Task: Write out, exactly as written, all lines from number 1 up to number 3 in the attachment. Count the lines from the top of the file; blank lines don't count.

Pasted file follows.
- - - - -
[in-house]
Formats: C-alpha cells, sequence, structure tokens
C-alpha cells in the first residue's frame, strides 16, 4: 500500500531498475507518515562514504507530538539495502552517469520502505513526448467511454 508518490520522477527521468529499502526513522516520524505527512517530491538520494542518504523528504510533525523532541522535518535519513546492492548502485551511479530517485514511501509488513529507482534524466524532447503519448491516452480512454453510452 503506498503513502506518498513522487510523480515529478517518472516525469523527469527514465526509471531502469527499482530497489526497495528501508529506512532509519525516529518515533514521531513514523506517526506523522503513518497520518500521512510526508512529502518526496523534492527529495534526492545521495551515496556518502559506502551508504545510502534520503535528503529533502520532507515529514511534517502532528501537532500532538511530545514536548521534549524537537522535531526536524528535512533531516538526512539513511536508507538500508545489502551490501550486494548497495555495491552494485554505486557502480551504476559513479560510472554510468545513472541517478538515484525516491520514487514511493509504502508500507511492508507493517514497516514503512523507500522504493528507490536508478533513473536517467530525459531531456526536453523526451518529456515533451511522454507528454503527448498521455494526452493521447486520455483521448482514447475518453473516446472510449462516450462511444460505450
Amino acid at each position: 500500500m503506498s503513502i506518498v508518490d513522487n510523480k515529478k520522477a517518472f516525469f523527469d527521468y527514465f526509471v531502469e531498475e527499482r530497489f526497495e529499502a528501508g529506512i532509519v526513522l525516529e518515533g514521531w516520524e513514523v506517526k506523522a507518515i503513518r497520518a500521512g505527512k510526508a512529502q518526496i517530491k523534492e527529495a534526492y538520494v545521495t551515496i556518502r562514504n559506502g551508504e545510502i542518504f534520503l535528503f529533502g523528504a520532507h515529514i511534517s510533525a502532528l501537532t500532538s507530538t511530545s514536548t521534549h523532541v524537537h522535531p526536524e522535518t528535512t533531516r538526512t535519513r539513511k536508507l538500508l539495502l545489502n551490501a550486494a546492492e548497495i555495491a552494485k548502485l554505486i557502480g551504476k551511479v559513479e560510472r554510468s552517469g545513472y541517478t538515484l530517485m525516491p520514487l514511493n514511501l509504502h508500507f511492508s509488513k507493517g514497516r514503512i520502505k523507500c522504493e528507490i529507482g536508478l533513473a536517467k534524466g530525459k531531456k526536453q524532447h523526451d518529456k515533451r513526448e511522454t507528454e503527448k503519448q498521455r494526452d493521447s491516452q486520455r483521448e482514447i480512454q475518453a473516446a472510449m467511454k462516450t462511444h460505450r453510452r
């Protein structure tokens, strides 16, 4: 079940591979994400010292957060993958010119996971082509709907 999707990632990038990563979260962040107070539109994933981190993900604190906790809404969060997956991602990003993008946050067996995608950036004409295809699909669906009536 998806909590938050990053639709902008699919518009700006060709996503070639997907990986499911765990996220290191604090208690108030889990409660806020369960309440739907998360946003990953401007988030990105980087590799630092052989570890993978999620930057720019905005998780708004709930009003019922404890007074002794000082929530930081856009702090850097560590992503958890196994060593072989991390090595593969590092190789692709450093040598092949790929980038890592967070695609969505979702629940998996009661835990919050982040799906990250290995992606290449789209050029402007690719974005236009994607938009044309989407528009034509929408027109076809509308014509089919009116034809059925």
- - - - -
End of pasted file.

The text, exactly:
[in-house]
Formats: C-alpha cells, sequence, structure tokens
C-alpha cells in the first residue's frame, strides 16, 4: 500500500531498475507518515562514504507530538539495502552517469520502505513526448467511454 508518490520522477527521468529499502526513522516520524505527512517530491538520494542518504523528504510533525523532541522535518535519513546492492548502485551511479530517485514511501509488513529507482534524466524532447503519448491516452480512454453510452 503506498503513502506518498513522487510523480515529478517518472516525469523527469527514465526509471531502469527499482530497489526497495528501508529506512532509519525516529518515533514521531513514523506517526506523522503513518497520518500521512510526508512529502518526496523534492527529495534526492545521495551515496556518502559506502551508504545510502534520503535528503529533502520532507515529514511534517502532528501537532500532538511530545514536548521534549524537537522535531526536524528535512533531516538526512539513511536508507538500508545489502551490501550486494548497495555495491552494485554505486557502480551504476559513479560510472554510468545513472541517478538515484525516491520514487514511493509504502508500507511492508507493517514497516514503512523507500522504493528507490536508478533513473536517467530525459531531456526536453523526451518529456515533451511522454507528454503527448498521455494526452493521447486520455483521448482514447475518453473516446472510449462516450462511444460505450